Iraq's autonomous Kurdistan region said on Sunday it expects to start exporting its crude oil along a new pipeline to the Turkish border by August 2013, defying Baghdad in a long-running dispute over who controls the country's oil sales.
The Kurdistan region, which has its own government and armed forces, has already clashed with Iraq's central government over autonomy and oil rights, and halted its crude exports in April after accusing Baghdad of not making due payments.
"In August 2013 we will be able to directly export crude from the Kurdish region's fields," Hawrami said at an oil conference in Kurdistan on Sunday. "We will be responsible for exporting oil. It will still be Iraqi oil."
The dispute between Baghdad and the Kurdish capital Arbil is part of a broader political crisis in Iraq, where a fragile government amoung Shi'ite, Sunni and Kurdish blocs is struggling to overcome deep splits over power-sharing.
Baghdad says only the central government's oil authorities have the right to control oil exports, and dismisses contracts signed with the Kurdistan Regional Government as illegal, while the KRG says it has the right to develop its own oil fields.
Hawrami said once direct exports begin Kurdistan would take the 17 per cent of revenues the region is allowed from Iraq's national budget and pass the rest to the federal government.
The minister said the first stage of the pipeline would be completed by October this year to carry crude from the Taq Taq oilfield. The second phase would connect to the Kirkuk-Ceyhan pipeline with a capacity of 1 million barrels per day by August next year though Turkey's port.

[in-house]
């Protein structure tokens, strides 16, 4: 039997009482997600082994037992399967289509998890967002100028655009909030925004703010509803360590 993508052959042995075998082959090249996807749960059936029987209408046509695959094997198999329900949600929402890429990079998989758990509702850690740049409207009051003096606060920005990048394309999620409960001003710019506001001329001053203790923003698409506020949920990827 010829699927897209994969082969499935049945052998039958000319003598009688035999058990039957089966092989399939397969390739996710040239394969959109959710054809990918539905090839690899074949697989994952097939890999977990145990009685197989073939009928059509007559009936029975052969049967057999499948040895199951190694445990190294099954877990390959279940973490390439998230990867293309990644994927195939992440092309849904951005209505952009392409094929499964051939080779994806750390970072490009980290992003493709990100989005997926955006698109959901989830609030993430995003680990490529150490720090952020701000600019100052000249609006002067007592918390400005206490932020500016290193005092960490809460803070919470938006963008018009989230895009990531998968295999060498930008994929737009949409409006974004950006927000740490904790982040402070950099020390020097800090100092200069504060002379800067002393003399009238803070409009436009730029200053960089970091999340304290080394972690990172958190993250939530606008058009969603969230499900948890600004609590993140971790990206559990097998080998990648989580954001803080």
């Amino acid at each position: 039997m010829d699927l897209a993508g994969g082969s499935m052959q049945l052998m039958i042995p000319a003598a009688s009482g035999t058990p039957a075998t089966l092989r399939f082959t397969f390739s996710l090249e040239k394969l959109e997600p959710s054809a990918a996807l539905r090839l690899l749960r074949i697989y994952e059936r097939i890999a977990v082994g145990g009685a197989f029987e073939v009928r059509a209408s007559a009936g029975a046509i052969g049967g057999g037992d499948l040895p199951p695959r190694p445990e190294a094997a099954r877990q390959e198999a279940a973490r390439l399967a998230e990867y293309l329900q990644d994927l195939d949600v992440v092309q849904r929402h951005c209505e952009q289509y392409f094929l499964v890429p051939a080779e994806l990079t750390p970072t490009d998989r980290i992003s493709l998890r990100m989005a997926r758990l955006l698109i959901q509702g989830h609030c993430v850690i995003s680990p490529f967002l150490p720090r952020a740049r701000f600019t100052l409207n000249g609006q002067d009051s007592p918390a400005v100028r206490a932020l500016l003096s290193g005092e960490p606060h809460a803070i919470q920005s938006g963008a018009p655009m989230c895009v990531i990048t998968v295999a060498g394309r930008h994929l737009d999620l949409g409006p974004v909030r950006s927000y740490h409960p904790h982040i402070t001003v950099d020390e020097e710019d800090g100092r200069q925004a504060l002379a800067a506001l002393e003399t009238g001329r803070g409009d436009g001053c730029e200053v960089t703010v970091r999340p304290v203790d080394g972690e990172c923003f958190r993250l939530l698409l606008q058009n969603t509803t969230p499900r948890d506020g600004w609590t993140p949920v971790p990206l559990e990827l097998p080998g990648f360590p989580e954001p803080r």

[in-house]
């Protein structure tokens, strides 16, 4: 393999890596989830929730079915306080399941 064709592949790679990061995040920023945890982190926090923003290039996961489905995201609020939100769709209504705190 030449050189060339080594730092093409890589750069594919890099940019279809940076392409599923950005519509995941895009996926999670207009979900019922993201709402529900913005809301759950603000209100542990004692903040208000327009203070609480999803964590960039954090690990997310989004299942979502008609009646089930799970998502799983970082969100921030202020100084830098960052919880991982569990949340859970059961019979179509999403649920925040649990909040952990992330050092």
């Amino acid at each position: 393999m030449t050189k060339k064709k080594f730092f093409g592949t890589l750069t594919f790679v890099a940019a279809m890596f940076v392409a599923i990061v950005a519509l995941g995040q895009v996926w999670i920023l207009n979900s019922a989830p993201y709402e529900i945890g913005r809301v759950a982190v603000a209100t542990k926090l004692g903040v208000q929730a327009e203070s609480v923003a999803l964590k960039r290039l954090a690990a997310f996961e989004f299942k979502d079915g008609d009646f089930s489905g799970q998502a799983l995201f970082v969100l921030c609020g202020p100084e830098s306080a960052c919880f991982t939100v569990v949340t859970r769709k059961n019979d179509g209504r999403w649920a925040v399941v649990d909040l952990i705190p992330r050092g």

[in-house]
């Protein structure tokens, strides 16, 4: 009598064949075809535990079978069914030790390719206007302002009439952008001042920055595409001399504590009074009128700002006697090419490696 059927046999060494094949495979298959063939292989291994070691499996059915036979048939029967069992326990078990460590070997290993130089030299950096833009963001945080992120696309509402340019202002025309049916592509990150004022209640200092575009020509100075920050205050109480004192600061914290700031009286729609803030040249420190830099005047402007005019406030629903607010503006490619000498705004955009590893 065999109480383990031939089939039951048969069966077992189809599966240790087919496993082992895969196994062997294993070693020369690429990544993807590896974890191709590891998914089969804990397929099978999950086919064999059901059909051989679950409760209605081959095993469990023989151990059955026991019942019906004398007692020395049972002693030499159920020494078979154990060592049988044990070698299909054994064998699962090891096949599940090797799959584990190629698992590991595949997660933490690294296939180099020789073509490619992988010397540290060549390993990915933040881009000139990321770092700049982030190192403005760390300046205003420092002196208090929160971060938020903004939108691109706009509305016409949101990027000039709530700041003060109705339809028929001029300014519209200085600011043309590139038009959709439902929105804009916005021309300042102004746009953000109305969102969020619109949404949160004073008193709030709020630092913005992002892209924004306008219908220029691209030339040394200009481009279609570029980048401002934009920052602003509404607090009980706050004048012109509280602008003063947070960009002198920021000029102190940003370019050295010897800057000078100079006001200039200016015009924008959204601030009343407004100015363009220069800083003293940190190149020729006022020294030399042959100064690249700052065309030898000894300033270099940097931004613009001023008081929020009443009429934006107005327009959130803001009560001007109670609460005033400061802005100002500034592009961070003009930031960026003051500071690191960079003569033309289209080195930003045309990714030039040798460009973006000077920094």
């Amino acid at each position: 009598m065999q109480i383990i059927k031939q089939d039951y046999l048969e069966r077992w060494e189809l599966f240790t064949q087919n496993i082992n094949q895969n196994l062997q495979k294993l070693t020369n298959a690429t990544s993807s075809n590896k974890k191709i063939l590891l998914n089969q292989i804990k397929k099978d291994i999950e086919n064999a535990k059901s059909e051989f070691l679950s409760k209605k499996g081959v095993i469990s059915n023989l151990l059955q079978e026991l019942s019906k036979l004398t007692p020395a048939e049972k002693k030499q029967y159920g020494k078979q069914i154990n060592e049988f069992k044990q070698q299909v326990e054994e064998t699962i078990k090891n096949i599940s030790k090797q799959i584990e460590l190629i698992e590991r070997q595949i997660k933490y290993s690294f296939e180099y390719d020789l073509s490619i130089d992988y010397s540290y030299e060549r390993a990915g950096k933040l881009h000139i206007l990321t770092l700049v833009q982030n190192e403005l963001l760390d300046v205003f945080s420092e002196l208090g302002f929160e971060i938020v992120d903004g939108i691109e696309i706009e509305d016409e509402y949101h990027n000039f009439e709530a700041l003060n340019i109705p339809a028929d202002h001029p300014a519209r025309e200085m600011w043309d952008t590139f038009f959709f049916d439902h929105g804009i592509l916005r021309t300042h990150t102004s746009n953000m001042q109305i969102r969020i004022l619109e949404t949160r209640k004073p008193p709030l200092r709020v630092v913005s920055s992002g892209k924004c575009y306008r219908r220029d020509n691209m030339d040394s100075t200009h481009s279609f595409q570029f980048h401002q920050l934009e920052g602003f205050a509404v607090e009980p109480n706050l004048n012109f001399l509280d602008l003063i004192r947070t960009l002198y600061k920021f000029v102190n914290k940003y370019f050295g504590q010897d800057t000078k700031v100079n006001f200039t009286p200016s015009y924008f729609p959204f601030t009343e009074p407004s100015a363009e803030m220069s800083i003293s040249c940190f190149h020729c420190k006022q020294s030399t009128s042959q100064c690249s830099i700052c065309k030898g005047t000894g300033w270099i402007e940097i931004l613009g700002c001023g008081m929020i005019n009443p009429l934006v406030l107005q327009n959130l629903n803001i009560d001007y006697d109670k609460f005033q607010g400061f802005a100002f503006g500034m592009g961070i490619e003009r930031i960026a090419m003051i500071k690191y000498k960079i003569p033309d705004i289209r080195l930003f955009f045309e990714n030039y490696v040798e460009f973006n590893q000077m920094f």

He said Kurdistan was also developing plans to build a separate pipeline that could connect to a refinery in Turkey's Ceyhan port by 2014.
"We envisage the building of a new pipeline taking Kurdish oil to Ceyhan port and there will be a large refinery ... Some of the oil will go to that refinery and additional oil will go to international market," he said.
Turkey, which shares a border with Kurdistan, has increasingly courted Iraqi Kurds as its relations with the Shi'ite-led central government in Baghdad have soured. Turkey is a major investment and trading partner for Iraq, especially for Kurdistan.
In its war of words with Baghdad, Kurdistan leaders have threatened to consider breaking away from the central government of Shi'ite Prime Minister Nuri al-Maliki, accusing him of attempting to consolidate power at the expense of the Sunni and Kurdish minorities.
Since the last American troops left Iraq in December the disputed areas between Kurdistan and Baghdad have been seen as a potential flashpoint for conflict as tensions between the two regions simmer without the buffer of a U.S. military presence.
Last month Kurdistan stopped oil exports because it said Baghdad was not fulfilling agreements to pay foreign oil companies working in the region.